This influence is not necessarily derived from a taboo. There are many who speak of self-censorship to describe the feebleness of the media and society when making fun of certain institution. In Poland, one could even speak of "fear." Pia, a Polish woman living in Paris, affirms: "Polish people don't laugh about the things they're afraid of, as to not provoke them. And the Polish are afraid of two main things: car accidents and God's anger." If you open a Polish newspaper, in a country where nearly 80% of the country identifies as Catholic, it will be hard to find a satire of the Pope or of Jesus. In 2015, does the newer generation try to draw outside of what is imposed? "The new generation has an attitude that is less conservative and less regressive," Pia answers. "But it is mostly characterised by one thing: 'I-don't-give-a-shitism.'"
On the other side of the Pyrenees, humour has a price, and the inflation is decided by the mood of the royal family. According to Spanish laws, libel and slander of the monarchy are punishable by a minimum of two years in prison. Ainhoa, a young Spanish woman aged 23, laughed when she first saw the cover of El Jueves, showing Felipe VI, the Spanish king, taking his wife doggy-style. The problem is that the country had to wait until the image made its way onto the Internet to laugh at it. The day of its publication, a judge confiscated the special edition of El Jueves when it was supposed to be distributed. Other publications had the same fate, but the Spanish judicial system isn't necessarily a reflection of a society that does laugh outside of the courtrooms. When asked if in Spain nothing is taboo, Ainhoa looks upwards, thinking, before saying: "I'd have said Francoism, but actually, we laugh about that, too. When we're going out, or with family, we make fun of everyone: the queen, the king, the gypsies, the poor, the homeless..."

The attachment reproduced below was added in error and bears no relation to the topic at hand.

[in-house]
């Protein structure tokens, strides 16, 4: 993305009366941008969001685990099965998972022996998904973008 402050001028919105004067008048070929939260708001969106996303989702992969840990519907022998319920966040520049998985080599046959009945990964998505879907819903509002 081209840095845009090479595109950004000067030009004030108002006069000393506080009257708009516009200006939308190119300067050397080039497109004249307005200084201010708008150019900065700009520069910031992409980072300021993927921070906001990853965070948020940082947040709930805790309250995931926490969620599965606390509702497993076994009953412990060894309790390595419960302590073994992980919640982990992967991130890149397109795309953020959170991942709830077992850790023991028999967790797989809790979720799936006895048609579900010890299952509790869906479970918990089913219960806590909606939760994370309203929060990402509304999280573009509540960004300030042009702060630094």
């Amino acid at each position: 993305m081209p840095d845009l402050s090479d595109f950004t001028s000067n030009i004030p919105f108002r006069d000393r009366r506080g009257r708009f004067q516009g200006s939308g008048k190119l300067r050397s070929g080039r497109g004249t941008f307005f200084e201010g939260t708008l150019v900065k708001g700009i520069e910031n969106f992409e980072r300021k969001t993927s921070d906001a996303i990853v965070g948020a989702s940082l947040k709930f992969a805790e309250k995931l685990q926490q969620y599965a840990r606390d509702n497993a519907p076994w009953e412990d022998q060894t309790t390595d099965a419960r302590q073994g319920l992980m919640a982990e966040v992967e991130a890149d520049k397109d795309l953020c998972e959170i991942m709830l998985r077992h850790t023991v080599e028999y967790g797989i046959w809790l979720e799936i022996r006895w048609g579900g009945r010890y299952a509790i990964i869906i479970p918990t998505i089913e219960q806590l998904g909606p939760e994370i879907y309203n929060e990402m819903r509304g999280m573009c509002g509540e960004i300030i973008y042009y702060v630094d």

The politically correct Anglo-Saxon
The debate on the limits of freedom of speech, which presents itself with more acuteness since Wednesday's killings, has a greater echo in the United Kingdom as well as in other Anglo-Saxon countries. The choice the media has made to not publish the caricatures of Charlie Hebdo testifies to this. Is irreverent humour possible in societies that are extremely concerned about the unity of their different communities? "I would say that we never make fun of characteristics of people that are tied to religion, race, gender, handicap, sexuality..." explains Kait, a Canadian journalist that has already spent a lot of her life between Europe and America. She continues: "Canada is maybe the most politically correct country in the world. I'm always shocked when I hear French people making jokes that I consider racist, sexist, and homophobic. It's possibly the greatest culture shock that I have experienced in France, and in Europe in general."
Each country in Europe would then have its own sensibility, its more or less acknowledged taboos. The universal concern with humour, as with any type of message, is that we can't separate the content from the style. And the subject, vast and eminently complex, will always have its own questions: when has one gone too far? How do we distinguish mistake from fault? Parody from real stance? Good or bad humour from being humorous? In France, behind the liberty, the subject has its own problems, whether or not it is (not) Charlie or Dieudonné.